Additionally, most of the world’s tuna is caught in Thailand. Another GAIN report published in 2018 suggests that Thailand exports over 25 million kilos of fish to the United States each year. Understandably, Thailand is one of the world’s largest hubs for the canning and processing of fish.

Here are a few of the brands that sell products made in Thailand:

Some of these brands have received A- ratings according to the standards. They’ve been thoroughly evaluated for the quality, safety, and nutritional value of their products.

Regardless of where it is made, any cat food recipe should be thoroughly evaluated before you feed it to your cat. Cat foods made in Thailand, Canada, and New Zealand shouldn’t be avoided on principle, but you still need to do your job as a cat owner in making sure the food itself is nutritious, well-balanced, and species-appropriate for your cat.

While it is valuable to determine where a cat food is made, don’t forget to find out where the ingredients are sourced. Avoid cat food brands that source ingredients from China or other countries that don’t have strong food quality regulations in place.

As always, you also need to keep your cat’s nutritional needs in mind when selecting a cat food formula.

Learn more about your cat’s nutritional needs in this in-depth guide.

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About Kate Barrington

Kate Barrington is a writer with over twelve years of experience in the pet industry. She is an NAVC-certified Pet Nutrition Coach and has completed coursework in therapeutic nutrition, raw feeding, and the formulation of homemade diets for pets at an accredited university. Kate enjoys cooking, reading, and doing DIY projects around the house. She has three cats, Bagel, Munchkin, and Biscuit.

10 thoughts on “Is Cat Food Made In Thailand Safe?”

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  1. Kevin Petty

    It should be obvious that so much animal food production has been moved to Thailand because that country has little to no animal welfare laws and it is impossible for Western animal welfare advocates to monitor the treatment of animals in all aspects of their imposed lifecycles. One can only imagine the horrors farmed animals go through there.

    1. Glennis Leech

      I fully agree with you the site of animals in cages in Thailand dog meat and cat market the horror on those poor animals faces with stay with me for life

      Petition after petition have been sent to this government to end this horrendous barbaric meat trade I will not buy any animal food that is made in Asia country bless the poor animals just waiting in cages watching the other animals being butched knowing that its going to happen to them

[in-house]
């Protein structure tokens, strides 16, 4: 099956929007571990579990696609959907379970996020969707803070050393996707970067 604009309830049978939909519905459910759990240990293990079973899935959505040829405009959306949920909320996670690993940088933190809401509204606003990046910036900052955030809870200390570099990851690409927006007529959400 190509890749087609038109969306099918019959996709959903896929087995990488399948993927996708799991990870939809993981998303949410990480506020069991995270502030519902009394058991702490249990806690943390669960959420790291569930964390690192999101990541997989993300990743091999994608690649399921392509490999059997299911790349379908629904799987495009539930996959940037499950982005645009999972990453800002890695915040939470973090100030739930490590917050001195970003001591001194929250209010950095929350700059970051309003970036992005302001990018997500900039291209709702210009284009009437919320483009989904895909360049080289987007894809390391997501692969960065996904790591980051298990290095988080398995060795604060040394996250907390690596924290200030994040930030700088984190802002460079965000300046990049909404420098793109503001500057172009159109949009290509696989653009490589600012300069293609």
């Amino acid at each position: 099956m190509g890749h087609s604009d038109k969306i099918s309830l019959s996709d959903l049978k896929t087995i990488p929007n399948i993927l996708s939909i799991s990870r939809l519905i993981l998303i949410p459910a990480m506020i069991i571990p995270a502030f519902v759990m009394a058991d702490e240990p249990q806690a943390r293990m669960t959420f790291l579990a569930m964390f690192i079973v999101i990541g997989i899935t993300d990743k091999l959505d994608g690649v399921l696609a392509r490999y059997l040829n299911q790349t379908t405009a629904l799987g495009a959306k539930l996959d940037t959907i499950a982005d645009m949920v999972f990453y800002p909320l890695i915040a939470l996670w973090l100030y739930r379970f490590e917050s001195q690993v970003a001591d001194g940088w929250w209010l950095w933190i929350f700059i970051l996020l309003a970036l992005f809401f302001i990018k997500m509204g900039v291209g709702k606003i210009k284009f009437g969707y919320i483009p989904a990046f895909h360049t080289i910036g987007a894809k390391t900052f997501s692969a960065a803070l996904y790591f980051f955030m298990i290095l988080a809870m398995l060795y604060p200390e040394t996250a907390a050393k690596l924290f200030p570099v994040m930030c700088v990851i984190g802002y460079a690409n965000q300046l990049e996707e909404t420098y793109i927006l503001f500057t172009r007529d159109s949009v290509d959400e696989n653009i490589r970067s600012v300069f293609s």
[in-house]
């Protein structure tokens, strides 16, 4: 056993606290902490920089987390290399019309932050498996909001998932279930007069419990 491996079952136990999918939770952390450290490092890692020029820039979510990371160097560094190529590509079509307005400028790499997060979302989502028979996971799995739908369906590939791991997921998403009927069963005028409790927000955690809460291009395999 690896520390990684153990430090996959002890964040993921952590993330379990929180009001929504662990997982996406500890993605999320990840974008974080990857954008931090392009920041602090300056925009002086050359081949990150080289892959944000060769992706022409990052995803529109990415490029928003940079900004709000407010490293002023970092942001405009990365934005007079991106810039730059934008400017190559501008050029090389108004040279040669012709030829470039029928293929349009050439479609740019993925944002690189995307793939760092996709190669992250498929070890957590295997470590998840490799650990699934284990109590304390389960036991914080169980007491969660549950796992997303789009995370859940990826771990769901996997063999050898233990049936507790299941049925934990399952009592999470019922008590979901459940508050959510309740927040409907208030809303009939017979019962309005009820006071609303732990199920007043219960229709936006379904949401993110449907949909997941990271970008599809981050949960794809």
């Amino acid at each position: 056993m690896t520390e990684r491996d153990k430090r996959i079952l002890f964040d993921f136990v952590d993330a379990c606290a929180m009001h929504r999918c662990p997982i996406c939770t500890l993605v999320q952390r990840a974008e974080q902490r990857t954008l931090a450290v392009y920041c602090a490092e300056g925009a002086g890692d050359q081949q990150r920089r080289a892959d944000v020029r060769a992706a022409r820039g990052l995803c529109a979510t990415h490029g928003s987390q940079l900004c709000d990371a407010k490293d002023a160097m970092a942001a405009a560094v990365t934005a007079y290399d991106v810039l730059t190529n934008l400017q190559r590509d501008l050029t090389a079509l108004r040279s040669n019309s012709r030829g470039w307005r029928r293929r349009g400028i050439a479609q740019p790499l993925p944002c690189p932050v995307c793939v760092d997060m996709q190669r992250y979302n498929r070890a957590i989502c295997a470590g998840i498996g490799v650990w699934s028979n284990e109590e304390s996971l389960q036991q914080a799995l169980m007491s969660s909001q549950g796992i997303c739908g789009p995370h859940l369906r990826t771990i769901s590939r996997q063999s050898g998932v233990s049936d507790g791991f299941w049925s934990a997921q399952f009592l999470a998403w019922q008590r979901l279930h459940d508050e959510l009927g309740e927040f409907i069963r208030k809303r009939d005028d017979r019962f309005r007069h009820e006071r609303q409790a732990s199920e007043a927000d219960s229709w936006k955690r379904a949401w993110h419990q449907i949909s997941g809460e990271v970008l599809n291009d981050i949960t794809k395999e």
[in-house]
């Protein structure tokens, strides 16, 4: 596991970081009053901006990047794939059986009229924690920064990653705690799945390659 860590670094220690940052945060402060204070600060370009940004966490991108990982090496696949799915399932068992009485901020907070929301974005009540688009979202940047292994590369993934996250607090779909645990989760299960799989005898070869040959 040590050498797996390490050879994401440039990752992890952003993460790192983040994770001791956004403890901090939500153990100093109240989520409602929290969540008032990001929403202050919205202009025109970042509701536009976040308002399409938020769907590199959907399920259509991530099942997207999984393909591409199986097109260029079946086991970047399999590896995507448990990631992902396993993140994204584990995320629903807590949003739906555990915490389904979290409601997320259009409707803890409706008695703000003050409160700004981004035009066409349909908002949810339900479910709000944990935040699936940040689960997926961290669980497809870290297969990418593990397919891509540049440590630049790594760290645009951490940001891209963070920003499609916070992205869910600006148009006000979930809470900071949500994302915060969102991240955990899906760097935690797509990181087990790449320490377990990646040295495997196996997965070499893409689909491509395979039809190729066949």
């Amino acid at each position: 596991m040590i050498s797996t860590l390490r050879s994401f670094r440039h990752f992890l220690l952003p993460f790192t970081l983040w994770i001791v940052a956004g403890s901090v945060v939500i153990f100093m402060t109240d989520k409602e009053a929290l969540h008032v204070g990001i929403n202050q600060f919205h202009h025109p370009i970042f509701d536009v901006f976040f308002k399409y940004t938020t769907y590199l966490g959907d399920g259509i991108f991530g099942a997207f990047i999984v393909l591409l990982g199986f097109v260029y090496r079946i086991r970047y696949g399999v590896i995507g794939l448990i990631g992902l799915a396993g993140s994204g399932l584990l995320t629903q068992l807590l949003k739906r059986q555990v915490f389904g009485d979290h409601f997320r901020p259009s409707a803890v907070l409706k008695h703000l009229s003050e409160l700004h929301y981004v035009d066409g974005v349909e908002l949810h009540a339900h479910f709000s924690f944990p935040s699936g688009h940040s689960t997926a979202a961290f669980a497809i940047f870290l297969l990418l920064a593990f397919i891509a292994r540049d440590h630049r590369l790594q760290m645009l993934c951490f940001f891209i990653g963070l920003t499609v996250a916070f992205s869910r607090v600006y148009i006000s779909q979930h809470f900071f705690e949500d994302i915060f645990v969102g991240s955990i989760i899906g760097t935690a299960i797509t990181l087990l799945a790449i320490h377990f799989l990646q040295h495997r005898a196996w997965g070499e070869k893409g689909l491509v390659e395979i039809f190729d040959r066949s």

2. Adam

    The basic premise of this article is insanely racist. “While the concerns regarding pet foods made in China or with ingredients sourced from China are valid, it should be assumed that the same concerns apply to products made elsewhere in Asia.”

    1. kateKate Barrington Post author

      Hi Adam, thanks for bringing this to our attention. There is a typo in that sentence that has been corrected. It should have read “it should NOT be assumed that the same concerns apply to products made elsewhere in Asia.” The context in which this article was written had only to do with concerns related to the pet food recalls of 2007 and the potential future impact on the pet food industry going forward. My apologies for the error! We’re making revisions to clarify.

  3. Muppet

    You can’t even trust bottled water in Thailand. They’re pros at getting the bottles resealed. This is what a tour guide told me. I have to look at every bottled water. No ice is safe to drink. I’ve seen some horrific parts of Bangkok with dogs on the side of the road and overpasses. They are entirely ravished, being eaten alive from the inside. It’s depressing. Humans can barely eat there without worrying about the source of the food. I wouldn’t feed anything that I care about a can of food processed in Thailand.

  4. Cosmin

    Corruption level in Thailand is pretty high. This means authorities/regulators are easily bribed and the fact that companies are attracted by this and the cheap labor is not helping the cause. Companies main interest is not high quality ingredients or services but the cheap work. It’s similar to electronics manufacturers/assembly in China, though it’s safer to buy inedibles from China than FOOD from Thailand.
    I try my best to avoid pet food made in Thailand and to stick with EU, North America and Australia.

  5. Cara Odoherty

    I have been looking for different food that my cat can keep down. I came across almo nature that she finally loves and keeps down and getting information on cruelty free cat food I found out almo nature was cruelty free. And feeding my cat almo nature it angers me how chickens are horrifically tortured and killed. My cat will no longer be eating almo nature.